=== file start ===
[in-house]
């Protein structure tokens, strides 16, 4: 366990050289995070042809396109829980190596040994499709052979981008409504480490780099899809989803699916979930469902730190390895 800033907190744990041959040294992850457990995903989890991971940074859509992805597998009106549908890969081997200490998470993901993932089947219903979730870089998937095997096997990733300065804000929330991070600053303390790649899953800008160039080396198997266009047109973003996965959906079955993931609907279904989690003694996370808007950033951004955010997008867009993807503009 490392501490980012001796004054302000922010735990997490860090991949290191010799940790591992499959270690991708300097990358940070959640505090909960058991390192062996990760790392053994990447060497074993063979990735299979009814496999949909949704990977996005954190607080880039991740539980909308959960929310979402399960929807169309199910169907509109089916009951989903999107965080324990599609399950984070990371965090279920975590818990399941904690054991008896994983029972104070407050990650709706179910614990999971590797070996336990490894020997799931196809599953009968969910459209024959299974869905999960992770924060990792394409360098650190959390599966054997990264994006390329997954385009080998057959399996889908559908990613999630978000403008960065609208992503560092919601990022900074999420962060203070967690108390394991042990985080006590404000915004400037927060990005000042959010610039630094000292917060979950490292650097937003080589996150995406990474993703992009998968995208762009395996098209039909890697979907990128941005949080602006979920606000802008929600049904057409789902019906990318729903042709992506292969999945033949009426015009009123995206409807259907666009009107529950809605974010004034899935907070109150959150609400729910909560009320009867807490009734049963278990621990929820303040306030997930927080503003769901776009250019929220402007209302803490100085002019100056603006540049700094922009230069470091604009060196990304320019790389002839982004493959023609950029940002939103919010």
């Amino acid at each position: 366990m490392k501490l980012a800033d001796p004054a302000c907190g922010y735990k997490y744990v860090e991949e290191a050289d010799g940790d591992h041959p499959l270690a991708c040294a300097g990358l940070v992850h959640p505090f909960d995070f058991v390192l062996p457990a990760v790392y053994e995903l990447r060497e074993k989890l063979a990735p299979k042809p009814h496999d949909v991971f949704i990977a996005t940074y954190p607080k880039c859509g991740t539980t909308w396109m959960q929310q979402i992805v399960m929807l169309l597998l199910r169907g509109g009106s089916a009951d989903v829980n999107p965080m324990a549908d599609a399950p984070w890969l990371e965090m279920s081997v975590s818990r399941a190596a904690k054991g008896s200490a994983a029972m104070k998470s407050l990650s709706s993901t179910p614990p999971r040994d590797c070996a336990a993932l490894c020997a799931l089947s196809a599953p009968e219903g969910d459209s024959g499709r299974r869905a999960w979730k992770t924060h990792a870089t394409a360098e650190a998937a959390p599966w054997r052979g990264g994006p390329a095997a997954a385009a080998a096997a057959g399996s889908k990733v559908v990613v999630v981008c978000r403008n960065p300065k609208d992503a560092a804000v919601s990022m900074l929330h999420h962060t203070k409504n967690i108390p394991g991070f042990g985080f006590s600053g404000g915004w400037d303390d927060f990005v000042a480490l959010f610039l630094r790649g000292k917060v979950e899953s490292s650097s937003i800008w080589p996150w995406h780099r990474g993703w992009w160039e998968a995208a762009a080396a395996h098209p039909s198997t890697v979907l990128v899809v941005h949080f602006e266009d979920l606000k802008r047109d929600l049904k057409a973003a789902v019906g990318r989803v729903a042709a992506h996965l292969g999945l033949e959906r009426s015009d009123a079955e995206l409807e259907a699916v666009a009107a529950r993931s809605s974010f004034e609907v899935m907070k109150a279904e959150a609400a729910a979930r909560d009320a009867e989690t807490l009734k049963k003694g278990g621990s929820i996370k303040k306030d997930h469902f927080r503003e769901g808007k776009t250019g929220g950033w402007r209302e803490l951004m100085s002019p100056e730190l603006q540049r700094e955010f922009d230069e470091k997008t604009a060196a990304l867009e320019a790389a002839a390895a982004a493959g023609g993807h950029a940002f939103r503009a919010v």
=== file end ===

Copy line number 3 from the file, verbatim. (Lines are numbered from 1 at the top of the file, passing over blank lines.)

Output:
């Amino acid at each position: 366990m490392k501490l980012a800033d001796p004054a302000c907190g922010y735990k997490y744990v860090e991949e290191a050289d010799g940790d591992h041959p499959l270690a991708c040294a300097g990358l940070v992850h959640p505090f909960d995070f058991v390192l062996p457990a990760v790392y053994e995903l990447r060497e074993k989890l063979a990735p299979k042809p009814h496999d949909v991971f949704i990977a996005t940074y954190p607080k880039c859509g991740t539980t909308w396109m959960q929310q979402i992805v399960m929807l169309l597998l199910r169907g509109g009106s089916a009951d989903v829980n999107p965080m324990a549908d599609a399950p984070w890969l990371e965090m279920s081997v975590s818990r399941a190596a904690k054991g008896s200490a994983a029972m104070k998470s407050l990650s709706s993901t179910p614990p999971r040994d590797c070996a336990a993932l490894c020997a799931l089947s196809a599953p009968e219903g969910d459209s024959g499709r299974r869905a999960w979730k992770t924060h990792a870089t394409a360098e650190a998937a959390p599966w054997r052979g990264g994006p390329a095997a997954a385009a080998a096997a057959g399996s889908k990733v559908v990613v999630v981008c978000r403008n960065p300065k609208d992503a560092a804000v919601s990022m900074l929330h999420h962060t203070k409504n967690i108390p394991g991070f042990g985080f006590s600053g404000g915004w400037d303390d927060f990005v000042a480490l959010f610039l630094r790649g000292k917060v979950e899953s490292s650097s937003i800008w080589p996150w995406h780099r990474g993703w992009w160039e998968a995208a762009a080396a395996h098209p039909s198997t890697v979907l990128v899809v941005h949080f602006e266009d979920l606000k802008r047109d929600l049904k057409a973003a789902v019906g990318r989803v729903a042709a992506h996965l292969g999945l033949e959906r009426s015009d009123a079955e995206l409807e259907a699916v666009a009107a529950r993931s809605s974010f004034e609907v899935m907070k109150a279904e959150a609400a729910a979930r909560d009320a009867e989690t807490l009734k049963k003694g278990g621990s929820i996370k303040k306030d997930h469902f927080r503003e769901g808007k776009t250019g929220g950033w402007r209302e803490l951004m100085s002019p100056e730190l603006q540049r700094e955010f922009d230069e470091k997008t604009a060196a990304l867009e320019a790389a002839a390895a982004a493959g023609g993807h950029a940002f939103r503009a919010v």